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Classics: Marshall 22

A new age in boating was dawning in the 1960s. Using fiberglass construction, bold designs and improved propulsion, builders were coming up with new sail- and powerboats to capture the public’s attention.

Illustration by Jim Ewing.

At the same time, the old boats were disappearing — the wooden vessels of a bygone day, developed over generations. It looked as if the catboat, a quintessential New England working design for more than a century, would go the way of the pinky schooner and the Block Island cowhorn.

Enter Breck Marshall, sailboat racer, boatbuilder and catboat enthusiast. Marshall grew up in catboat country around Buzzards Bay, Massachusetts, and Newport, Rhode Island, and he learned to build boats crafting Beetle Cats at John Beetle’s shop in New Bedford, Massachusetts. In 1962 he designed a pioneering fiberglass catboat, the 18-foot Sanderling, and took it to every catboat regatta he could find, winning races at each one. Interest in the catboat began to revive.

The Sanderling garnered enough interest for Marshall to design a larger boat for day tripping and cruising. He started his own company, and in 1965, the Marshall 22 made its debut. It measured just over 21 feet at the waterline and had a 10-foot beam. The mast, with a single stay, carried a 388-square-foot mainsail. A 21-hp diesel provided auxiliary power. (A sloop version was eventually offered.)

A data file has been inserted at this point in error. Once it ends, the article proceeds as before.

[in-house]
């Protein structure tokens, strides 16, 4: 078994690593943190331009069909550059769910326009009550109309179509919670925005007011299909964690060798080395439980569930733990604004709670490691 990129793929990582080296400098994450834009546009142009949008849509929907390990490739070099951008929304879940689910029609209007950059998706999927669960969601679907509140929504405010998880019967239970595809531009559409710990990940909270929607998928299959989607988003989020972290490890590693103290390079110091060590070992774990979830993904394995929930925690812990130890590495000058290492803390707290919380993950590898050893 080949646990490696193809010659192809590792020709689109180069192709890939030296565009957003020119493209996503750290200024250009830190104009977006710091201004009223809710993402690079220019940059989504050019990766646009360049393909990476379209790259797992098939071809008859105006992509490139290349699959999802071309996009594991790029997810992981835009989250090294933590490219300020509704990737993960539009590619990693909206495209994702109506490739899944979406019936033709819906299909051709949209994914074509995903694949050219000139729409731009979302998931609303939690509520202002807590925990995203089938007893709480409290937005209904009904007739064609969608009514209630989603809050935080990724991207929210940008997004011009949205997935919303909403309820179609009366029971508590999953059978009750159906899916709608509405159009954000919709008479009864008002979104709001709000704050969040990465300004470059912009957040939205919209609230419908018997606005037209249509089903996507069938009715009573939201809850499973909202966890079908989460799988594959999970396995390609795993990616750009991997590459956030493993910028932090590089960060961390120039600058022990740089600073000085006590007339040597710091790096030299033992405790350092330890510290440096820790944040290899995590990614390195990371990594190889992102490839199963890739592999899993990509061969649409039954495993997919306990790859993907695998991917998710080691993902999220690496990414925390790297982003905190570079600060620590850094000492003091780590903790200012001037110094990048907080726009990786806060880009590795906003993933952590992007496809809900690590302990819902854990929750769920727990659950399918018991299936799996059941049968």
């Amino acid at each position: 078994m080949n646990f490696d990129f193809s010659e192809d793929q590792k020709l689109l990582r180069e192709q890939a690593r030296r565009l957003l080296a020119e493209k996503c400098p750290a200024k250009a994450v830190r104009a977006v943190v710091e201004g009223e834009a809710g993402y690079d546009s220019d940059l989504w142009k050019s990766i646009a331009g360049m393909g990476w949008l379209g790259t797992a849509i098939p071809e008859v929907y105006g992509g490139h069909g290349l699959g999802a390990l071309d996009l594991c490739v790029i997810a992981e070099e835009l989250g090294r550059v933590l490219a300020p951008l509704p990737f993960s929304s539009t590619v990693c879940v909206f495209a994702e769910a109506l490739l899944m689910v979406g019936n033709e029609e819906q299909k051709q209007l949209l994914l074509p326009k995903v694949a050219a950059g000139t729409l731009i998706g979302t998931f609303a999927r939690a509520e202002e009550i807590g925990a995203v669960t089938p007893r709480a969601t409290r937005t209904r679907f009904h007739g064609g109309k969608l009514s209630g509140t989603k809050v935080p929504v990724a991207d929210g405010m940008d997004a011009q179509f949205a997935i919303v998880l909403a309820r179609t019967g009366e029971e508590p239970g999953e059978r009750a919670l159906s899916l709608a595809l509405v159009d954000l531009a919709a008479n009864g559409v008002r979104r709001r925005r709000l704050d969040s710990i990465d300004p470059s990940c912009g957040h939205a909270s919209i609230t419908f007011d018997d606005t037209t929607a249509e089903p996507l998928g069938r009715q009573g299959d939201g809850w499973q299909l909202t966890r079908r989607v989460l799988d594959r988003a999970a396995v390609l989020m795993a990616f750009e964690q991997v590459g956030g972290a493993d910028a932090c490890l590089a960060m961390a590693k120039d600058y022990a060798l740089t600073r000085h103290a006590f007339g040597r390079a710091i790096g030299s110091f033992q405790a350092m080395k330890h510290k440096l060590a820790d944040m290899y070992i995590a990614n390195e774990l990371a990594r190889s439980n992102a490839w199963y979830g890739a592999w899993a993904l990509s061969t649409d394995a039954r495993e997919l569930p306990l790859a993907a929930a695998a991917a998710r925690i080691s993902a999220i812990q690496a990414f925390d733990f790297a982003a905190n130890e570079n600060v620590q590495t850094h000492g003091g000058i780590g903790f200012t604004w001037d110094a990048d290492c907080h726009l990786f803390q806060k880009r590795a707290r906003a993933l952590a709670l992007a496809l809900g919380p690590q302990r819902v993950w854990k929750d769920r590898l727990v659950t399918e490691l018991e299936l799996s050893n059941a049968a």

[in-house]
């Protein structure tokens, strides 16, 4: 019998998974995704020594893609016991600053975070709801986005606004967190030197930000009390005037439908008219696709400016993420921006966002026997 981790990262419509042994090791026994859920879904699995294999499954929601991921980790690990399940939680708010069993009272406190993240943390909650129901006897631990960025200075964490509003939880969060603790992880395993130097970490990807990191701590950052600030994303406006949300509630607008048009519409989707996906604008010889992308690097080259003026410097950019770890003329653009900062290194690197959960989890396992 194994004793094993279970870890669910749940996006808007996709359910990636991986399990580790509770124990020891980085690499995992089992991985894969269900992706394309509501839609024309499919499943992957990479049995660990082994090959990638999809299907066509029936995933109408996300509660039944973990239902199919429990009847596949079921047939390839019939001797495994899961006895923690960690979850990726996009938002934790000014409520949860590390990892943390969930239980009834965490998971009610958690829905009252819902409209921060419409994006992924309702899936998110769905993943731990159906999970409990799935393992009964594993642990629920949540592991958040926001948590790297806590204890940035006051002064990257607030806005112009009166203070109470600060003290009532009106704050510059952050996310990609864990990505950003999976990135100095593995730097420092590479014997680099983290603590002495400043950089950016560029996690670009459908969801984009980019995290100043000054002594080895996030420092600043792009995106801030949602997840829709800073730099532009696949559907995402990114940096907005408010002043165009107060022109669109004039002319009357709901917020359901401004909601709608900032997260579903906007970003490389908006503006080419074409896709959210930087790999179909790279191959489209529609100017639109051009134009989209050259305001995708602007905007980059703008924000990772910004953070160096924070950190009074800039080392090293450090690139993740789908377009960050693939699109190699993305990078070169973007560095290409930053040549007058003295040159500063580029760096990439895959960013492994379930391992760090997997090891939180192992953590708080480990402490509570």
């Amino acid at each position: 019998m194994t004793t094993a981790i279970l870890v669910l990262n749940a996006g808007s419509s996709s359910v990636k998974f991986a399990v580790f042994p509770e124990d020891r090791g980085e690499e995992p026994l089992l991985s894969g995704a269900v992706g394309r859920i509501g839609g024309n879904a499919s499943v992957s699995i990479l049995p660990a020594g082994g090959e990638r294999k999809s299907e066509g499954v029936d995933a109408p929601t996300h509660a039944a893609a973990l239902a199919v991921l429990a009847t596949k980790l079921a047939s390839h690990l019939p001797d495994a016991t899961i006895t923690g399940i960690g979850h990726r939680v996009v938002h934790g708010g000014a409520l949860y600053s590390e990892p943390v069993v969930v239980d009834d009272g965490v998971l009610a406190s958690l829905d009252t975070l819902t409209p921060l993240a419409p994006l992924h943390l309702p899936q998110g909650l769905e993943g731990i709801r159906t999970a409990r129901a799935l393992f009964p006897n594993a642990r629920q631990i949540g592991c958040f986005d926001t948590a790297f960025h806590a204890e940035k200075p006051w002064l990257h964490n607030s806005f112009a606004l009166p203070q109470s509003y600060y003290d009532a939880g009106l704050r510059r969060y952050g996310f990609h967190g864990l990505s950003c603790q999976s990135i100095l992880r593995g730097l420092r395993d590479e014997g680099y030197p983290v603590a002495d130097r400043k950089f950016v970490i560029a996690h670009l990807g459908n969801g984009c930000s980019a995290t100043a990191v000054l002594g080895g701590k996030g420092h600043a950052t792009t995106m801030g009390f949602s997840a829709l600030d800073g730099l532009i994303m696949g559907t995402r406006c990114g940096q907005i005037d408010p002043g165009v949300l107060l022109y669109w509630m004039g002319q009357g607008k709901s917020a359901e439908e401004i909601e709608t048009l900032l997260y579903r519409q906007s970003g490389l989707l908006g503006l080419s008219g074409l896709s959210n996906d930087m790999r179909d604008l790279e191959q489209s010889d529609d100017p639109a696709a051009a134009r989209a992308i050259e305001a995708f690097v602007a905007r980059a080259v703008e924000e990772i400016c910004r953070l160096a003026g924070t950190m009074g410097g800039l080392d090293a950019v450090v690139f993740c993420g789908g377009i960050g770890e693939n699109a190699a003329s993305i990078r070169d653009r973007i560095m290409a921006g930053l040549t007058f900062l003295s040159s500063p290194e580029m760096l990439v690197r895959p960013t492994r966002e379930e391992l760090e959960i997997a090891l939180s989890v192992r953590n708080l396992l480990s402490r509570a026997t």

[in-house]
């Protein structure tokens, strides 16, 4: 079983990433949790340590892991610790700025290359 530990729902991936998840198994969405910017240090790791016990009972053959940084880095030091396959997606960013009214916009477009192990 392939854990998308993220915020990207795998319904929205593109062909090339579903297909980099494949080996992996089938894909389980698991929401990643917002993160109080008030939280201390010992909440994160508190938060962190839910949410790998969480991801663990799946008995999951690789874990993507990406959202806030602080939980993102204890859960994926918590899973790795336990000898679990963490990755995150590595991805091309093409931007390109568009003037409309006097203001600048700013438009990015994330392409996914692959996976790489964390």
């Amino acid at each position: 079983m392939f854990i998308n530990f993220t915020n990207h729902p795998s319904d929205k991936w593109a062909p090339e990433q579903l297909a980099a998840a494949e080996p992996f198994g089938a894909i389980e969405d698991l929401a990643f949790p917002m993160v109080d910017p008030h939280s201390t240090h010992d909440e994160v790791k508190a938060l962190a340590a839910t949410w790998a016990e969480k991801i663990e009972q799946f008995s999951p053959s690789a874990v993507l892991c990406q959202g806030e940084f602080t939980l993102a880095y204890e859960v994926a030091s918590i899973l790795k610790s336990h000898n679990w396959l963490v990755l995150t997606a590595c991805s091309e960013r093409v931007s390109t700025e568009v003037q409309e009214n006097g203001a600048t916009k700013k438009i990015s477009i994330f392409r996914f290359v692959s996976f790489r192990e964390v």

Fishermen prized the traditional catboat for its shallow draft, large holding capacity and single sail; recreational sailors also appreciated those attributes. The Marshall 22 had room below for two berths, a head and an optional galley. Traditional touches included the trunk cabin with oval ports, the “barn door” rudder and wooden mast hoops.

It proved to be the catboat’s salvation. Marshall went on to found the Catboat Association, whose members today number in the hundreds. Marshall Marine, located in South Dartmouth, Massachusetts, has built more than 1,700 catboats and John Marshall, Breck’s son, runs the company today.

This article originally appeared in the August 2016 issue.